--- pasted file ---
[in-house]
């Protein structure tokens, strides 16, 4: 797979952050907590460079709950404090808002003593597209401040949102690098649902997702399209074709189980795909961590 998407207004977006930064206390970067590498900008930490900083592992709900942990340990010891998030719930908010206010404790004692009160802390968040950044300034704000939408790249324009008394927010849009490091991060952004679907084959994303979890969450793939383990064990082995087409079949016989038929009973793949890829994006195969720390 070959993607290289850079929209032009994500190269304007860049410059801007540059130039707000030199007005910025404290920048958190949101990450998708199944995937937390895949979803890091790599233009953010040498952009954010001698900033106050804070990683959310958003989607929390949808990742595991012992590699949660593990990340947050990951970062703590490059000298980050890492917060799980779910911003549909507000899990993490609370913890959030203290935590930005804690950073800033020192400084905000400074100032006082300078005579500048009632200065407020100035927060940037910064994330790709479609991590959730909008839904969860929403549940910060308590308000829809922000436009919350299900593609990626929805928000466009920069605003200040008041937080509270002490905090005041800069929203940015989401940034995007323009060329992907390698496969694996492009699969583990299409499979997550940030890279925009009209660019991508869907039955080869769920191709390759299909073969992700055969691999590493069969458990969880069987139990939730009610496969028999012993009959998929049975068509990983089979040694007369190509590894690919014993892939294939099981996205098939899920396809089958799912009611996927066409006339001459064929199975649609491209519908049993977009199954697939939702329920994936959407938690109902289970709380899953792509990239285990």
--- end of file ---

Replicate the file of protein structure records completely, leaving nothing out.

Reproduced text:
[in-house]
């Protein structure tokens, strides 16, 4: 797979952050907590460079709950404090808002003593597209401040949102690098649902997702399209074709189980795909961590 998407207004977006930064206390970067590498900008930490900083592992709900942990340990010891998030719930908010206010404790004692009160802390968040950044300034704000939408790249324009008394927010849009490091991060952004679907084959994303979890969450793939383990064990082995087409079949016989038929009973793949890829994006195969720390 070959993607290289850079929209032009994500190269304007860049410059801007540059130039707000030199007005910025404290920048958190949101990450998708199944995937937390895949979803890091790599233009953010040498952009954010001698900033106050804070990683959310958003989607929390949808990742595991012992590699949660593990990340947050990951970062703590490059000298980050890492917060799980779910911003549909507000899990993490609370913890959030203290935590930005804690950073800033020192400084905000400074100032006082300078005579500048009632200065407020100035927060940037910064994330790709479609991590959730909008839904969860929403549940910060308590308000829809922000436009919350299900593609990626929805928000466009920069605003200040008041937080509270002490905090005041800069929203940015989401940034995007323009060329992907390698496969694996492009699969583990299409499979997550940030890279925009009209660019991508869907039955080869769920191709390759299909073969992700055969691999590493069969458990969880069987139990939730009610496969028999012993009959998929049975068509990983089979040694007369190509590894690919014993892939294939099981996205098939899920396809089958799912009611996927066409006339001459064929199975649609491209519908049993977009199954697939939702329920994936959407938690109902289970709380899953792509990239285990």